A lovely little film that's a departure from Hitch in that the film takes place mostly in small-town America.  Imagine it's 1943 and you're in a theater and you realize that the town that's onscreen is very much like your own.  And then Hitch introduces a murderer into the mix (and that ominous train carrying said murderer in the picture above is now draping the town with shadowy deviousness).  Some terrific performances from Teresa Wright and Joseph Cotten buoy the film.  Shadow of a Doubt is a film that I appreciate much more now that I've gotten a little older.  It isn't the least bit showy...but not everything has to be.

#5 --  Vertigo (1958) -- A-
I never "got" this film until this viewing as part of the month-long Fest.  Now, I can't wait to watch it again.  Some of Hitch's best visual work is on display (as depicted in that rather beautiful shot above) in perhaps Hitch's most "adult" film.  All the characters are tortured in their own ways and things don't exactly end happily for most of them.  Part of me wanted this to fall outside of my Top Five simply because my Top Five is already filled with "classics" and I hoped to have something "fresh" in it...but these top flicks of Hitch's are revered for a reason.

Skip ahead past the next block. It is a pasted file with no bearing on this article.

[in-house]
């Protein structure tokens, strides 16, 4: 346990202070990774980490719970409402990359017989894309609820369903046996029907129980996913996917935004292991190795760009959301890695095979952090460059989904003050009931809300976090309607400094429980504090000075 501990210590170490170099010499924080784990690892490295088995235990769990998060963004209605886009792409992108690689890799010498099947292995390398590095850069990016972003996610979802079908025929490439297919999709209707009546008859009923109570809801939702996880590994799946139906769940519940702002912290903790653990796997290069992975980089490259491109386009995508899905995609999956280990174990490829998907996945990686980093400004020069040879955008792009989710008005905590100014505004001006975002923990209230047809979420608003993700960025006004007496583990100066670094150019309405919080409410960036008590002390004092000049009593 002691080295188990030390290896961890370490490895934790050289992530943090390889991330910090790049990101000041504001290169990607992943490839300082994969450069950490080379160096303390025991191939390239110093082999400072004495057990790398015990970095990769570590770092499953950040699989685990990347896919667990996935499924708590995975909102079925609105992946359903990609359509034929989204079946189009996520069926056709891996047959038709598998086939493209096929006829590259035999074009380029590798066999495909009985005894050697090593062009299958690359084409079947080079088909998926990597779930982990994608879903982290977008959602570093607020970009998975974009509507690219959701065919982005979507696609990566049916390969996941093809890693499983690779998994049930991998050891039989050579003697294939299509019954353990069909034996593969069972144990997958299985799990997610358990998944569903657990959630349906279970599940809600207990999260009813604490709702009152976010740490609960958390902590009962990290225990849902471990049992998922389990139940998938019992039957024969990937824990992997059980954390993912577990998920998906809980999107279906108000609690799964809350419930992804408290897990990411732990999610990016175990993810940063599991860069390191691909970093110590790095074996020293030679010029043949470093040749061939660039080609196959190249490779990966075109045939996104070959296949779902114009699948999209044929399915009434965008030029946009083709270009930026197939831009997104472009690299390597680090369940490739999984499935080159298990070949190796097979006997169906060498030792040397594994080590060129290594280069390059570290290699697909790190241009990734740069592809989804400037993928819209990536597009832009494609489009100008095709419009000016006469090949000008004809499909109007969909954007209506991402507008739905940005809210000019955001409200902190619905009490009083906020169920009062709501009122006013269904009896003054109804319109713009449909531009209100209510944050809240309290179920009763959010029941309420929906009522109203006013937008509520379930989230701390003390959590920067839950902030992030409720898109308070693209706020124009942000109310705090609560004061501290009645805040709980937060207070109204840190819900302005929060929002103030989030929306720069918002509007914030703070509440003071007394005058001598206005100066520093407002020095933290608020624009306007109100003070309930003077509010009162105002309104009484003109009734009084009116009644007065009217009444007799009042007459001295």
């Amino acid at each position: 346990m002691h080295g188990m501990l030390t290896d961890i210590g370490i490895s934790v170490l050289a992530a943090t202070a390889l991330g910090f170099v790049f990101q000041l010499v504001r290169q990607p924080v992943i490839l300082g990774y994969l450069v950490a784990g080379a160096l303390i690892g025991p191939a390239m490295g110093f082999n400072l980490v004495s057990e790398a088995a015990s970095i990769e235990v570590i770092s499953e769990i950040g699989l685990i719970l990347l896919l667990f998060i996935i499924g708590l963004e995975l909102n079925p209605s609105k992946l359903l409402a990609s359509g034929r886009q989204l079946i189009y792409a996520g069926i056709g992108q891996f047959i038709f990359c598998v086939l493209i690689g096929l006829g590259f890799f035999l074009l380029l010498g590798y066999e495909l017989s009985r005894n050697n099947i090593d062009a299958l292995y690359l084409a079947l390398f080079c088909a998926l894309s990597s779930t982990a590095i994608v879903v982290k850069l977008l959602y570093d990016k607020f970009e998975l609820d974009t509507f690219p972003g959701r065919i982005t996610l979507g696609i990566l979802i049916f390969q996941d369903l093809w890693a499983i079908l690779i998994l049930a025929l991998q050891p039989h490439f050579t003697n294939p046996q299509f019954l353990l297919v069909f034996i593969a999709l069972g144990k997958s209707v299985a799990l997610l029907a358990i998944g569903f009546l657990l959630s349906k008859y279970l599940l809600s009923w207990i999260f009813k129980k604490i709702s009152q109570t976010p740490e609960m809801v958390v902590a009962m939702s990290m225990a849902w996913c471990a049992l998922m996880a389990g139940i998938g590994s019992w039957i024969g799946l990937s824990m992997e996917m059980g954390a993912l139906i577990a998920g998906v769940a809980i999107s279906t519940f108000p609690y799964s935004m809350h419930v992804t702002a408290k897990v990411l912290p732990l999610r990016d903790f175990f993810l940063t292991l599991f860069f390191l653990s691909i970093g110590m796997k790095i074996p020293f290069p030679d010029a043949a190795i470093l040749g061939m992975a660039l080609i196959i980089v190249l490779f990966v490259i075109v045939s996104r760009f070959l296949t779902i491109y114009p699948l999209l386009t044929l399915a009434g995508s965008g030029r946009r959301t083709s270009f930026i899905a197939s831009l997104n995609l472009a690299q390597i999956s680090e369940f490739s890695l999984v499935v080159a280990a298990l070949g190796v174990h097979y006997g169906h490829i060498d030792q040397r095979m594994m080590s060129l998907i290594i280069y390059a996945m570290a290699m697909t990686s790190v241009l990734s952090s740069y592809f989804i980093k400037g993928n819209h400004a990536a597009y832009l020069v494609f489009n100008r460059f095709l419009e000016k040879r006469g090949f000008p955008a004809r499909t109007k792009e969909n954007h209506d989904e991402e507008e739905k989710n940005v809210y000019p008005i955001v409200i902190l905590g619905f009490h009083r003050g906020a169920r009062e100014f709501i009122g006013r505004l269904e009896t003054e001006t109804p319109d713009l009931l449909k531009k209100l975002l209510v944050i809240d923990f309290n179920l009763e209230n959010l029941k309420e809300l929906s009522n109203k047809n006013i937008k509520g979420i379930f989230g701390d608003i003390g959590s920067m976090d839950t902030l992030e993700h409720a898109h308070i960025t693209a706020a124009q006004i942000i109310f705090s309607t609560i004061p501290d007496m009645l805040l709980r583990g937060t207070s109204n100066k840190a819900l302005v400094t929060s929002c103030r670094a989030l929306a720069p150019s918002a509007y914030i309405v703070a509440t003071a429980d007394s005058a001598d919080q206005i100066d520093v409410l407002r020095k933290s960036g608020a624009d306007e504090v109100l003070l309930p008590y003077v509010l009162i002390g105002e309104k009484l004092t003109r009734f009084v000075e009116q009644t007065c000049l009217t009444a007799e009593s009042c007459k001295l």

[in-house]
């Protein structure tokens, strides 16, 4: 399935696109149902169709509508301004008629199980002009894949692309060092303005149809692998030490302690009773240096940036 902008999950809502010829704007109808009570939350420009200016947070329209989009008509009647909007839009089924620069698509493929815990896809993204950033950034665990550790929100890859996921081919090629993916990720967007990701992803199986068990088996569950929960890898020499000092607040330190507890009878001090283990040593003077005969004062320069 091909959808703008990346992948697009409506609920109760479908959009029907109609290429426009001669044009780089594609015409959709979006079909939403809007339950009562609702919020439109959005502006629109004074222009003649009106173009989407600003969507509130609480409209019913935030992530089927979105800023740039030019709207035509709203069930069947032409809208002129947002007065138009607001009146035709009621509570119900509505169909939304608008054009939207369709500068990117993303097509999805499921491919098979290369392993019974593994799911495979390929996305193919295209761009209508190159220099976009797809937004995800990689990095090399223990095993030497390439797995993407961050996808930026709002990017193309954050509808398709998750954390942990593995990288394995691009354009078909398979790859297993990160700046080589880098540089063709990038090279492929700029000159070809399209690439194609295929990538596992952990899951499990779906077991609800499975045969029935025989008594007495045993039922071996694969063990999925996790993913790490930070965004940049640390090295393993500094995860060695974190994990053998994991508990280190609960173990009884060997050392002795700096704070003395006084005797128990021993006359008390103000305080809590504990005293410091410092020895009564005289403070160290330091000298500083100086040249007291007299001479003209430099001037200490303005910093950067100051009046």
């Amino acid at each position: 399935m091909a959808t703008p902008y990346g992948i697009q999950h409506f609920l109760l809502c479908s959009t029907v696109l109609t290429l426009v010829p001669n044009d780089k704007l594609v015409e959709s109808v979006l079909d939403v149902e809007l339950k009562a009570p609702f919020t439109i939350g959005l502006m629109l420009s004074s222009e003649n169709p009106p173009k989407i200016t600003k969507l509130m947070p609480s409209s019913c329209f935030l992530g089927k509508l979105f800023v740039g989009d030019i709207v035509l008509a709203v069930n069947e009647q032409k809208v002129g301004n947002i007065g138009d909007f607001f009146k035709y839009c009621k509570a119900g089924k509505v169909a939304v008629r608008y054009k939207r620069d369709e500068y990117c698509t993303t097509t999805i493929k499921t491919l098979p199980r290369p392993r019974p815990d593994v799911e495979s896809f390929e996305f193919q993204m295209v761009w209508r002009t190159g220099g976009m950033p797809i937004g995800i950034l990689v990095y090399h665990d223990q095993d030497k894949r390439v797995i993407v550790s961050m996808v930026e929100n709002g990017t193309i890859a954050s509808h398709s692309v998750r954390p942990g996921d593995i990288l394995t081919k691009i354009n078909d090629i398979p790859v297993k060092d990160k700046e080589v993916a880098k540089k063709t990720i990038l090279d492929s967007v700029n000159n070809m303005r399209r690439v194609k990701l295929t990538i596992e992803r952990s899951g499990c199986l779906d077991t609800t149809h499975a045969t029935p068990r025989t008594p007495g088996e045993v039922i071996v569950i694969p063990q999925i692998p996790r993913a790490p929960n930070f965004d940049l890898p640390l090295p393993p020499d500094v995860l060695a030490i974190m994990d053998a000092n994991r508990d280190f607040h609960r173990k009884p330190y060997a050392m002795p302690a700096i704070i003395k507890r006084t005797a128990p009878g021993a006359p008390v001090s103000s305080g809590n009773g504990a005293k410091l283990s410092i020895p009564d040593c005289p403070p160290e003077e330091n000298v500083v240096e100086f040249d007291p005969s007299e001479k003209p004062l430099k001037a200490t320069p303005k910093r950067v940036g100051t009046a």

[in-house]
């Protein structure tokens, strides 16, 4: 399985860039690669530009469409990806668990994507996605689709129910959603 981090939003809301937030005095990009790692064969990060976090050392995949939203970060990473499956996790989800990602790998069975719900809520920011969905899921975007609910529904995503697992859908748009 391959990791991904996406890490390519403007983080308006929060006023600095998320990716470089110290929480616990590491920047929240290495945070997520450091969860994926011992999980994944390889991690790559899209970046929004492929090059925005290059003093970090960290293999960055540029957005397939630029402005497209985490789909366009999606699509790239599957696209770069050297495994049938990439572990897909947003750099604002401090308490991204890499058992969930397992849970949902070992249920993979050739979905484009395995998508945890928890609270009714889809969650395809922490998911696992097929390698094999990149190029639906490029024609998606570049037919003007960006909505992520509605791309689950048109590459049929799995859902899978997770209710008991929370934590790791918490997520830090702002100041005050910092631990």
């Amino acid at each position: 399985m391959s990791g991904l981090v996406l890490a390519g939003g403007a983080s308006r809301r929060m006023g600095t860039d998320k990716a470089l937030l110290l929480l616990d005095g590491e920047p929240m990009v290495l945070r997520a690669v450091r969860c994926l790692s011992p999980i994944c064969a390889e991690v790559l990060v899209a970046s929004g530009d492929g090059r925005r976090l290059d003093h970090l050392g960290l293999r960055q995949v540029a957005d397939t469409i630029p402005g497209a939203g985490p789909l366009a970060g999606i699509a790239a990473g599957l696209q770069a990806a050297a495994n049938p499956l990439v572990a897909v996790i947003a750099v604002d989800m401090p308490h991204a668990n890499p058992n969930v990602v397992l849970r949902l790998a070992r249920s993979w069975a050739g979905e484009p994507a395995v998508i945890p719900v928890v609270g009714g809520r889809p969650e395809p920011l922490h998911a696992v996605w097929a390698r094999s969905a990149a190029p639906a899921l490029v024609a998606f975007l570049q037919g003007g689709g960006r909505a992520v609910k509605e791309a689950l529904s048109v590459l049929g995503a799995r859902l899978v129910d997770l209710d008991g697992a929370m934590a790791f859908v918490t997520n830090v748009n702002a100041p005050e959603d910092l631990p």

#4 --  Rebecca (1940) -- A-
Perhaps the only film in my Top Five that may not fall on the lists of many others, Rebecca was a film that I was not expecting to love, but kind of adored.  Part of that love comes from the two ladies above.  Joan Fontaine as the unnamed twentysomething who meets and falls in love with the dashing Max de Winter and Judith Anderson as the creepy, maniacal maid Mrs. Danvers who wants this new ingenue out of Mr. de Winter's house both make this movie shine.  Hitch's only movie to win Best Picture, there is a kind of "richness" on display that is reminiscent of other films released around this time (Gone with the Wind as an example) that isn't all that common in many of the director's other films...but Hitch manages it all quite well.

#3 --  Rear Window (1954) -- A
The movie that made Jimmy Stewart one of my favorite actors of all time.  I saw this so long ago (it was definitely one of my first experiences with Hitchcock), but it still holds up so well all these years later.  To think that every single scene is shot in Jimmy Stewart's character's apartment or as a view from his window is kind of a directing tour de force.  And Grace Kelly looking all sexy.  What's not to love?

#2 --  North by Northwest (1959) -- A